I learnt different life skills from my grandmother, I learnt exactly what it was to have simple fun without complications or requiring electricity. We used to walk home from the shopping centre and then every now and then break out into a skip and sing along while we were doing it. I’m sure a 13 year old boy and his 60 something year old grandmother doing that looked quite weird, but it’s as happy as I can ever remember being doing anything. No more than a year ago I was taking my grandmother to bingo as often as I could and I’d still hold her hand while walking through the bingo hall and she’d proudly introduce me as “her number 1 grandson” to everyone and no-one in particular. Even at 29 years old it still made my heart sing hearing her say that about me.

I also used to stay several weeks at my grandparents during the December school holidays – every morning my nan and pop used to get up at 6am and walk probably 5 kilometres to pick up the days paper, bread and probably a cake and head back to read those papers. I used to get up at 545am when I was staying there just to make sure I wouldn’t miss them and be in the lounge room patiently waiting for them to go, I used to hold both of their hands and talk about everything and nothing and again, I can’t remember being that happy before or since.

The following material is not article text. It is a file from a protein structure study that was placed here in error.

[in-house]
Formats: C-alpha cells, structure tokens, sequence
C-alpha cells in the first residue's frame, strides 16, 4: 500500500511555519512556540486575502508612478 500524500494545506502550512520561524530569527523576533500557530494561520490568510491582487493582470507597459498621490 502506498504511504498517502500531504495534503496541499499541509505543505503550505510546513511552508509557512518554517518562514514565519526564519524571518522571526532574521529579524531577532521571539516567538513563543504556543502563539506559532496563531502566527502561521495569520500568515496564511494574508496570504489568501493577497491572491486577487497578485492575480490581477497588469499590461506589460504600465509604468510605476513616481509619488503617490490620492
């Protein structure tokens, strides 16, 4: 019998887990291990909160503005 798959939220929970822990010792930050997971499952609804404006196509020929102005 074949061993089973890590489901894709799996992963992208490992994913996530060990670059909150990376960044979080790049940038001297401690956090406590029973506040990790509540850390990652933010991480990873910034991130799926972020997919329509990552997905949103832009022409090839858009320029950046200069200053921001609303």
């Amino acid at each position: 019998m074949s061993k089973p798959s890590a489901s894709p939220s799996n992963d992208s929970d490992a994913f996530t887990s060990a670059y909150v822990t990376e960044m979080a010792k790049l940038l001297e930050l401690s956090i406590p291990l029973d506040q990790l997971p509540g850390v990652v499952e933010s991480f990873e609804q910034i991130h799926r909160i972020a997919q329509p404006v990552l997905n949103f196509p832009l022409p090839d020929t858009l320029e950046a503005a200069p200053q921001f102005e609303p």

Unfortunately old age and Alzheimers robbed my grandfather of his strength, first his physical, then his mental strength, then his character until he was feeble of body and mind and this proud, strong man required someone to help him go to the toilet. I used to go and see him as much as I could and I would weep as soon as I left for hours from seeing the dignity robbed from someone I loved so much. Time is a cruel, cruel mistress and I was almost thankful to see him go after everything else was taken from him. I’ll never forget the life lessons I learnt from him and I’ll forever be disappointed that I didn’t make it back from living overseas to say goodbye to him before he went.